The States have traditionally used licensing authority to control protest demonstrations and parades, activity which clearly *432 falls within First Amendment shelter. In Cox v. New Hampshire,[6] the court ruled it constitutional for the state to require a parade license so long as the discretion vested in the administrative agency related to those aspects of the activity ("time, place and manner") which the state must regulate in order to provide adequate traffic control and police protection.

Whether legislative action which impinges on speech freedom is constitutional seems to depend on whether the action is a legitimate exercise of the police power in the interest of the public welfare and safety. The classic due process test for judging the validity of an exercise of the police power are "First, that the interest of the public ... require such interference and second that the means are reasonably necessary for the accomplishment of the purpose."[7]

On the question of whether the interests of the public require interference with the business of exhibiting motion pictures, the U.S. Supreme Court has recently declared that the threat of public exposure to obscene movies can be found to "endanger the public safety." In Paris Adult Theatre v. Slaton,[8] the court said:

The States have the power to make a morally neutral judgment that public exhibition of obscene material, or commerce in such material, has a tendency to injure the community as a whole, to endanger the public safety, or to jeopardize, in Chief Justice Warren's words, the States' "right ... to maintain a decent society."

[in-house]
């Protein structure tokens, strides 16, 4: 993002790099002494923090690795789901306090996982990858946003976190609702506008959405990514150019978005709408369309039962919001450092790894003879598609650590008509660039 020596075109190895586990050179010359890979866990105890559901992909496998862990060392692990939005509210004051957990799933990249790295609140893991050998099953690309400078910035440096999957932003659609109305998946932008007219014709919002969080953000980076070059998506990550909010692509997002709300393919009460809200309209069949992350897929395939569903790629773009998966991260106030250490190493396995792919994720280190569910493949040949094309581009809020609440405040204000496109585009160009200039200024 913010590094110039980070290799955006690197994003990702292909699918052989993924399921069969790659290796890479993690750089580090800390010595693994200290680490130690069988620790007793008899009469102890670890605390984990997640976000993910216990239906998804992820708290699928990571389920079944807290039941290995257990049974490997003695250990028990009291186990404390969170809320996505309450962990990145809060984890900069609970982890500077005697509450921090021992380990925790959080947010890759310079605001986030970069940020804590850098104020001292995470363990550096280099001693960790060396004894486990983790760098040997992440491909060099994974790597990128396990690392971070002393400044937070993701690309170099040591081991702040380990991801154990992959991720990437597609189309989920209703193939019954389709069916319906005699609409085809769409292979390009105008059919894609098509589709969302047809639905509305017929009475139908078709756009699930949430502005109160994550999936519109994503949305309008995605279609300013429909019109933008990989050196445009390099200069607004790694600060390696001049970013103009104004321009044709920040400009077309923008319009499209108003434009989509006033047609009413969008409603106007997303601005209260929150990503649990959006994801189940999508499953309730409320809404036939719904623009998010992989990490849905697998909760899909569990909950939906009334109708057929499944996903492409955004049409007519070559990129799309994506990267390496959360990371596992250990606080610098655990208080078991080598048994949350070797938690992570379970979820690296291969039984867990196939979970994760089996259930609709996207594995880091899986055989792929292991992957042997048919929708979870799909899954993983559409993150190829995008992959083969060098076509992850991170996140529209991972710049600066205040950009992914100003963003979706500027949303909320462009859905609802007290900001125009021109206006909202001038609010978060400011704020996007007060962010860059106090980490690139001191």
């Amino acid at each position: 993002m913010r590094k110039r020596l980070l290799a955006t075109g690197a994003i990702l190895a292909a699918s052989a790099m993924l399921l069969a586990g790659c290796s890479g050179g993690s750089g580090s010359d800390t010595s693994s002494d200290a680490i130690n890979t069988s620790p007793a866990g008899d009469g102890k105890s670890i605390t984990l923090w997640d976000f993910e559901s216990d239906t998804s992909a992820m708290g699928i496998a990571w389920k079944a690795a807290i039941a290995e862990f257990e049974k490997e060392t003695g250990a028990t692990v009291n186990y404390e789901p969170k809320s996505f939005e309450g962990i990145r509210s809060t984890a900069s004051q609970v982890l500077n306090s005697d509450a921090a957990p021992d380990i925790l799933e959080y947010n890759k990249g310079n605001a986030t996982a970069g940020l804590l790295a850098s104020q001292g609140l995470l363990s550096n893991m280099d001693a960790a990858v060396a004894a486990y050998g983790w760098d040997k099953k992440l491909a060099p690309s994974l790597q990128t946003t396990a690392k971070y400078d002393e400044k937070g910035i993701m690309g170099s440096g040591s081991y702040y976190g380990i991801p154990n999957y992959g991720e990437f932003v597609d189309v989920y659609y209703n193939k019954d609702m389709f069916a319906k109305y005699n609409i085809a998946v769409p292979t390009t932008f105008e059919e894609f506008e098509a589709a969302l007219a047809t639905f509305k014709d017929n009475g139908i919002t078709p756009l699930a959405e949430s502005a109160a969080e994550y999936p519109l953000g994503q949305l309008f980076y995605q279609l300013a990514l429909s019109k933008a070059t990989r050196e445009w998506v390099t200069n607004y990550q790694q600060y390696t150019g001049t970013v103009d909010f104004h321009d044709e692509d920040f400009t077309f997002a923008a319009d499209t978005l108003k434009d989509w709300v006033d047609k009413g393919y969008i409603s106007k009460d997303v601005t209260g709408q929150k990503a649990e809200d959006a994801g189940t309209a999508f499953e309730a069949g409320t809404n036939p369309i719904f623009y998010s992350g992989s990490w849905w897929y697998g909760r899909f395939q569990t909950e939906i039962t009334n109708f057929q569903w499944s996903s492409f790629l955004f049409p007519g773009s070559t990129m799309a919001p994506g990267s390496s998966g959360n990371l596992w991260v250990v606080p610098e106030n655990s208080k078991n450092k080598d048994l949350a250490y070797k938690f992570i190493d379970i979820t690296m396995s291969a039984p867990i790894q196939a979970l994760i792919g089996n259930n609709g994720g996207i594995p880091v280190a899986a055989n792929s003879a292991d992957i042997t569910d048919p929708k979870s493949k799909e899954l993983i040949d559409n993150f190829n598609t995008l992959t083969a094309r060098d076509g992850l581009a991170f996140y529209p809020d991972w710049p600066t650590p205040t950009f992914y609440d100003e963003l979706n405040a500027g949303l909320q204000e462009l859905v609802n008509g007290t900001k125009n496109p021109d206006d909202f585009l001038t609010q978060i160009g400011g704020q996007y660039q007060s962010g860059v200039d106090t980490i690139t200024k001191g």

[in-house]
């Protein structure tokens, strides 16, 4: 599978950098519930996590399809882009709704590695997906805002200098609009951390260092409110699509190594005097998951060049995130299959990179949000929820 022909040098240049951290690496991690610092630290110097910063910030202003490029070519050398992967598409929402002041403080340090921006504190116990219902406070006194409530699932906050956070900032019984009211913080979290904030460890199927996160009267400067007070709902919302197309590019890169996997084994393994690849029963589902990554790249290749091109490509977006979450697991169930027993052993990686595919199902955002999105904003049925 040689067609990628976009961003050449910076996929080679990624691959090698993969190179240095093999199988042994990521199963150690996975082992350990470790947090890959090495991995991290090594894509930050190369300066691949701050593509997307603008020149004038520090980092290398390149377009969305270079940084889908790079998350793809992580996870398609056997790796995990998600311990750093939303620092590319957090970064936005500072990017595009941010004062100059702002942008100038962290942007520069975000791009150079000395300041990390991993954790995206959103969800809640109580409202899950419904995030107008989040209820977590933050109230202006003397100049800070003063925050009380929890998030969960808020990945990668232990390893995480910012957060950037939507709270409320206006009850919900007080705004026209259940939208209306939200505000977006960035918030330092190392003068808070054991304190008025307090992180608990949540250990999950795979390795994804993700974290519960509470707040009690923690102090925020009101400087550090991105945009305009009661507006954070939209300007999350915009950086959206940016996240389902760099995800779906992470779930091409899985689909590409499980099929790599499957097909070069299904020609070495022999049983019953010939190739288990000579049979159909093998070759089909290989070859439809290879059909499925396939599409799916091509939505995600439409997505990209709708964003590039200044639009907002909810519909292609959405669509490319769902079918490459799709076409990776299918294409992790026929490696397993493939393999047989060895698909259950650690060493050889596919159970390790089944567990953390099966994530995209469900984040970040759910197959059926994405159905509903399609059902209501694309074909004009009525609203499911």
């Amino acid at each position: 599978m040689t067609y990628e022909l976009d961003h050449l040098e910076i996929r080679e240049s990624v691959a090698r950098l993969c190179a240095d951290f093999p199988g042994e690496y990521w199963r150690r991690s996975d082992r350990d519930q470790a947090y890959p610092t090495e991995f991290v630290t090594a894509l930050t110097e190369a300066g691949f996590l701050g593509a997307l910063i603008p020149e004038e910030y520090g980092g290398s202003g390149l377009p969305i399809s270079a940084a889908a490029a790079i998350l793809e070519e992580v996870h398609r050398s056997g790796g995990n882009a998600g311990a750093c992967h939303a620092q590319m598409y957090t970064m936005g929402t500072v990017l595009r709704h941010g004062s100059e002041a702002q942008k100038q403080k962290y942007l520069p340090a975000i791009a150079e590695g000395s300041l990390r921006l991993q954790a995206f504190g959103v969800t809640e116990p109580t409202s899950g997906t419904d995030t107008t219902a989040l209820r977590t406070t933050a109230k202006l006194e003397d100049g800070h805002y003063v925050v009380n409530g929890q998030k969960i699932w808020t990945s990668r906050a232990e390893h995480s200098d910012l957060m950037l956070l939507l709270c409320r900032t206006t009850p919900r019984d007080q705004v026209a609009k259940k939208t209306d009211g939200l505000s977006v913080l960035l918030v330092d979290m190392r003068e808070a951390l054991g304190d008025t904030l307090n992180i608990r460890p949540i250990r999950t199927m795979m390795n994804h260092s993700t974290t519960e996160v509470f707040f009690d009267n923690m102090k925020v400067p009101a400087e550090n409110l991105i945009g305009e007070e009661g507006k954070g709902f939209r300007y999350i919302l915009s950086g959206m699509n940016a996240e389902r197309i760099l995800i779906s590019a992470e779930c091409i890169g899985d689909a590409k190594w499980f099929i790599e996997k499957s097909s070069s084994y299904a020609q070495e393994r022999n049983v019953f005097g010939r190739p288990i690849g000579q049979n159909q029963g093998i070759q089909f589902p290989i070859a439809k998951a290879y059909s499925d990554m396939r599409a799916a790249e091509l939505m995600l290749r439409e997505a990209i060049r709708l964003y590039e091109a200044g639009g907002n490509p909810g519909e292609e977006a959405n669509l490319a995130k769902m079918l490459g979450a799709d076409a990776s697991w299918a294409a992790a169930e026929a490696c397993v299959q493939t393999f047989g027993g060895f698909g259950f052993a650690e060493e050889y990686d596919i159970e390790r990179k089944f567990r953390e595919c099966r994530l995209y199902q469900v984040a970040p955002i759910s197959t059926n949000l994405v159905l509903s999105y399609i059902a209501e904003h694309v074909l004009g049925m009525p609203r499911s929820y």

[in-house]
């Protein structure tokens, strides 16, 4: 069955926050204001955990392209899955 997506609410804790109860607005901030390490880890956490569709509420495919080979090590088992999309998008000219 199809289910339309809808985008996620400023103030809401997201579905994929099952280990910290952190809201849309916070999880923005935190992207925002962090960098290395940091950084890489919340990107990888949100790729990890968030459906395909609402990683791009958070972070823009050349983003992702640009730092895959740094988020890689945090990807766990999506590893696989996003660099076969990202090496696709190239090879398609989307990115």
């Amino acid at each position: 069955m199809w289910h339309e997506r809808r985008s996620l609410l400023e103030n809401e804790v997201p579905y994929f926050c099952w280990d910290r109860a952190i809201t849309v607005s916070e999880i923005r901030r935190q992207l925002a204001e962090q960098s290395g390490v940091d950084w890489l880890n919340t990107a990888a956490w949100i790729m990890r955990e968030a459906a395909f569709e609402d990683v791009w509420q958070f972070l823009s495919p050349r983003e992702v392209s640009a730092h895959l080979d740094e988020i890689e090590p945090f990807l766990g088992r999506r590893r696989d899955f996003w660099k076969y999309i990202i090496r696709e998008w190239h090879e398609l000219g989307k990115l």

The City can constitutionally make and has made a judgment that the exhibition of obscene motion pictures endangers the public safety; and the police power is invoked, in the classic phrase, to protect "the public health, safety and welfare."

On the question of whether the means (suspension of license for violation of obscenity ordinance) is reasonably necessary for accomplishment of the purpose, there are two federal cases which are relevant. In Times Film Corp. v. Chicago, supra, the court, in upholding an ordinance which required an applicant for a movie license to submit a copy of each film to the police commissioner for preview, said "it is not for the court to limit the State in its selection of the remedy it deems most effective to cope with such a problem."

In 106 Forsyth Corp. v. Bishop,[9] a license suspension was upheld as an appropriate remedy under circumstances substantially the same as those before the court now. The Supreme Court denied certiorari. No other federal appellate decisions appear to be on point.

We do not perceive that every citizen has the unrestricted right to operate an adult theatre or, indeed, to speak his mind without restriction reasonably related to protection of coordinate public rights. We hold that the license suspension under scrutiny does not violate federal or state constitutional guarantees.